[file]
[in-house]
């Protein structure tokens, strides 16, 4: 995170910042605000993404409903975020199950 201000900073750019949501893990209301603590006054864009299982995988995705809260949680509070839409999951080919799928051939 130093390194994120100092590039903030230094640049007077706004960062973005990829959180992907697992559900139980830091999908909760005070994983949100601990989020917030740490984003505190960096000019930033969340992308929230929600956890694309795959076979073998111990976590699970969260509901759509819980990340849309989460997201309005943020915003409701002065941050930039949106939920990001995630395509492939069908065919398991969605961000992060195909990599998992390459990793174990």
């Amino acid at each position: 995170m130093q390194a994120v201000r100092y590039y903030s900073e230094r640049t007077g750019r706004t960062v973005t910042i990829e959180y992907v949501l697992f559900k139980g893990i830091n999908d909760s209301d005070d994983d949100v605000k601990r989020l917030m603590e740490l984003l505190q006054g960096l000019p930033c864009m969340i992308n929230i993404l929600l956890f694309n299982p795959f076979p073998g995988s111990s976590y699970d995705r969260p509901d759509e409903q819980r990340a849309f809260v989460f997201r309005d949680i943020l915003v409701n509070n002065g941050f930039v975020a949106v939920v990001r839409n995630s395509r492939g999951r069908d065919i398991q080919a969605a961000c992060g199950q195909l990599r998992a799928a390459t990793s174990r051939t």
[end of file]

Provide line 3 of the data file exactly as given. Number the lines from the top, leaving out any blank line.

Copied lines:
């Amino acid at each position: 995170m130093q390194a994120v201000r100092y590039y903030s900073e230094r640049t007077g750019r706004t960062v973005t910042i990829e959180y992907v949501l697992f559900k139980g893990i830091n999908d909760s209301d005070d994983d949100v605000k601990r989020l917030m603590e740490l984003l505190q006054g960096l000019p930033c864009m969340i992308n929230i993404l929600l956890f694309n299982p795959f076979p073998g995988s111990s976590y699970d995705r969260p509901d759509e409903q819980r990340a849309f809260v989460f997201r309005d949680i943020l915003v409701n509070n002065g941050f930039v975020a949106v939920v990001r839409n995630s395509r492939g999951r069908d065919i398991q080919a969605a961000c992060g199950q195909l990599r998992a799928a390459t990793s174990r051939t």